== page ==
Friday, June 5, 2009

In my cupped hands

In the fall of 2007 R had surgery on a cluster of slipped disks in his lower back. He had been on military medical leave for a month prior to his scheduled surgery. Sadly, the procedure was unsuccessful. His recovery was slow and offered little relief from the shooting pain he experienced as a result of these disks pinching nerves which directly supported his lower extremities. His income had supported both he and I for the duration of my time in Buffalo, and I had no reservations providing the extensive care he required following this failed surgical procedure. From October of 2007 to March of 2008, I assumed the role of a nurse in our home.

R recovered, gradually requiring less attention/aid for his more basic needs. Before he had recovered to a pre-surgical physical status, he began playing drums with a local band. While I supported his social conquests, I was resentful of his failure to follow his doctors orders. He was lackadaisical in other areas of recommended recovery procedures as well. His doctor had advocated the incorporation of simple exercises into his daily routine, and sanctioned that he diet, as the loss of 20-30 pounds would have provided a notable relief from pain associated with his injury. While I was losing weight rapidly, and eating a healthy, all-inclusive vegetarian diet, R put very little effort toward satisfying his doctor's recommendations. We both felt the trauma of insurmountable stress. He was becoming depressed, and I was in deeper than I could handle physically, mentally and emotionally.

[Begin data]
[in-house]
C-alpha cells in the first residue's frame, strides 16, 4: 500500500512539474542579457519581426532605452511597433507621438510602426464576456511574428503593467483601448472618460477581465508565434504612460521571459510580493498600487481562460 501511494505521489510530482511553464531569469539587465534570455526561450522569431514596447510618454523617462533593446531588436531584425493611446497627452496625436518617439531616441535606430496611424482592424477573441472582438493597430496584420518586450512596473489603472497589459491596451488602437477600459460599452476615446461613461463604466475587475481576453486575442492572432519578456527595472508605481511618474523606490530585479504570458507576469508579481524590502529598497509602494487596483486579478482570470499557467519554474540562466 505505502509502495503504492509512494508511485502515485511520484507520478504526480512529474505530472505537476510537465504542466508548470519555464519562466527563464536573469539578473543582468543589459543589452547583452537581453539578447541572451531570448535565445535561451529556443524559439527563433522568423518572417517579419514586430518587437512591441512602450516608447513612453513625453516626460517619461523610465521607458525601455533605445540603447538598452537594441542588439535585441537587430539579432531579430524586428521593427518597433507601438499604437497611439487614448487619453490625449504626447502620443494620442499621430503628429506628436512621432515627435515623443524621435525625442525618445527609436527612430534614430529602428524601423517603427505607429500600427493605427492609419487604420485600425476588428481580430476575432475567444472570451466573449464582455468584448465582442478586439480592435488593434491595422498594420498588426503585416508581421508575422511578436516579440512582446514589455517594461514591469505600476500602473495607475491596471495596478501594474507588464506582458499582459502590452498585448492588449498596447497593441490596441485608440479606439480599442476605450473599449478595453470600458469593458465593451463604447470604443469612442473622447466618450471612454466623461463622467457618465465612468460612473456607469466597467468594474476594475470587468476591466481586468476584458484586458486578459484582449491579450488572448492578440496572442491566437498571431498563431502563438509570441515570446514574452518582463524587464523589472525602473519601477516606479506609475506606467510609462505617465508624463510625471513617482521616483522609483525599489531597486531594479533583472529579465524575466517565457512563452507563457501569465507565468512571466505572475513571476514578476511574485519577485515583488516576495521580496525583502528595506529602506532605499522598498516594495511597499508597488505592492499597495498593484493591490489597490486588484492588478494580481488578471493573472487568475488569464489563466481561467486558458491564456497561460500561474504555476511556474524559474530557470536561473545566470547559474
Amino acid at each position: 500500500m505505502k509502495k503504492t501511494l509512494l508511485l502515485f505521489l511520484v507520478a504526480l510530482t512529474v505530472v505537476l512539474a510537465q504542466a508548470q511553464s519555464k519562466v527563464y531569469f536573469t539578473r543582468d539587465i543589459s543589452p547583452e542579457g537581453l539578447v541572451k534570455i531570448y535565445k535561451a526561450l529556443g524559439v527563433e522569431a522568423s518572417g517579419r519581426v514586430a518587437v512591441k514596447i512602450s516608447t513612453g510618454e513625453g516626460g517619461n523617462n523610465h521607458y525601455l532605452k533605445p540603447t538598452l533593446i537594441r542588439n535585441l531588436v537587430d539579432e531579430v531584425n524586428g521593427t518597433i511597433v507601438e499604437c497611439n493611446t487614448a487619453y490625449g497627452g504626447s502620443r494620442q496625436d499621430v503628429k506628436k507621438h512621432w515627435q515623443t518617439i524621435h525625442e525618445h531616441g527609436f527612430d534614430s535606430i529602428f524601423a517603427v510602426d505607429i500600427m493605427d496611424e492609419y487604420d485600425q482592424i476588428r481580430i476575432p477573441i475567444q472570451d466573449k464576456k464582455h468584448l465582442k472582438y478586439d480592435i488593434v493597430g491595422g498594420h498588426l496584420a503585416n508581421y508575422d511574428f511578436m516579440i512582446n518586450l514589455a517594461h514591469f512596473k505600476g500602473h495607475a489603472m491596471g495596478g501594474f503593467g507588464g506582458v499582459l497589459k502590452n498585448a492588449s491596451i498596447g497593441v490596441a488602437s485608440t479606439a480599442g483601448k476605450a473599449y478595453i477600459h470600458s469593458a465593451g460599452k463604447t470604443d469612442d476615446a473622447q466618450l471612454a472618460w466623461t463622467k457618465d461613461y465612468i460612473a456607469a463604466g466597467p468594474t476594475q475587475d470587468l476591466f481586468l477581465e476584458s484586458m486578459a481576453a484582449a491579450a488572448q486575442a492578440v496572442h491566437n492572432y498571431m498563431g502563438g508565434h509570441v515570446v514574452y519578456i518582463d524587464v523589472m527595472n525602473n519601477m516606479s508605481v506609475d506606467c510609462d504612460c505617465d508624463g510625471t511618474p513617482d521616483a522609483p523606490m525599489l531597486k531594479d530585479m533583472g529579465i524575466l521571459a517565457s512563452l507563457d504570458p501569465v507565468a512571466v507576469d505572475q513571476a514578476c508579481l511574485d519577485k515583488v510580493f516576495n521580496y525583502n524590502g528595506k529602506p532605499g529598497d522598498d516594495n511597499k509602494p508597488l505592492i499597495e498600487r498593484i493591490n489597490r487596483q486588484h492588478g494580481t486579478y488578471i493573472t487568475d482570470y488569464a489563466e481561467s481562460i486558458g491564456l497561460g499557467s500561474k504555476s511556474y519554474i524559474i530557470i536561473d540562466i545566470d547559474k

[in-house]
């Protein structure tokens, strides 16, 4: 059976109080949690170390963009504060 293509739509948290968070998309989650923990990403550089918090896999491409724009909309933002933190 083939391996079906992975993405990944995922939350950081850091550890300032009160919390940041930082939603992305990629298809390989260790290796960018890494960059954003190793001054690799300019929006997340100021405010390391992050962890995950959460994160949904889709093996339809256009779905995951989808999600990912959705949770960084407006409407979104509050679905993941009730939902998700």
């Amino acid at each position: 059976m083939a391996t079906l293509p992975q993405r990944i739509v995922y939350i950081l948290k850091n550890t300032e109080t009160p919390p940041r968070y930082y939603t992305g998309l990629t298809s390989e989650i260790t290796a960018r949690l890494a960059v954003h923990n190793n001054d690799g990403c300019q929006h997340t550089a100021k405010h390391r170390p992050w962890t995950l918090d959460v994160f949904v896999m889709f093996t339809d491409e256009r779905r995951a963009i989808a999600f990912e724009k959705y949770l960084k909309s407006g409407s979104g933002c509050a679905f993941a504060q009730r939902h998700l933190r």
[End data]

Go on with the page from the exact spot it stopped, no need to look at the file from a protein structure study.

March broke my silence. Spring break, 2008. I fled to my Father's house in Fayetteville, New York. Tearfully, I told him I planned to leave R. That things were not working out and hadn't been for a very long time. I spoke of how the guilt I felt for not loving him, despite his most valiant efforts, was feasting on the "good" I could find in who I was. Dismissive, my Father told me I was overreacting, and perhaps overstressed. His reaction came as a surprise to me. Fleeing to my parents home in a state of distress was not typical of my behavior. I had lived in Buffalo for three years, and aside from holiday visits and monthly phone calls for which to report "all is well", this admission of defeat was not in my nature.

I returned to Buffalo bitter and without support. I had no money and nowhere to go. I no longer felt any connection to my belongings. I felt demolition, destruction and a consuming sense of numbness. You had resurfaced briefly during this period with text messages stating that you "needed more" if you were to stay committed to the idea of who I could be for you. This admission, after months of silence, came as a shock, but I was deeply enveloped in my own hard-comings and brushed you aside. My mind and body became separate entities. I was unstable and unpredictable. I wanted to cover your eyes and ears.

I had nothing to offer. I had nothing to lose.

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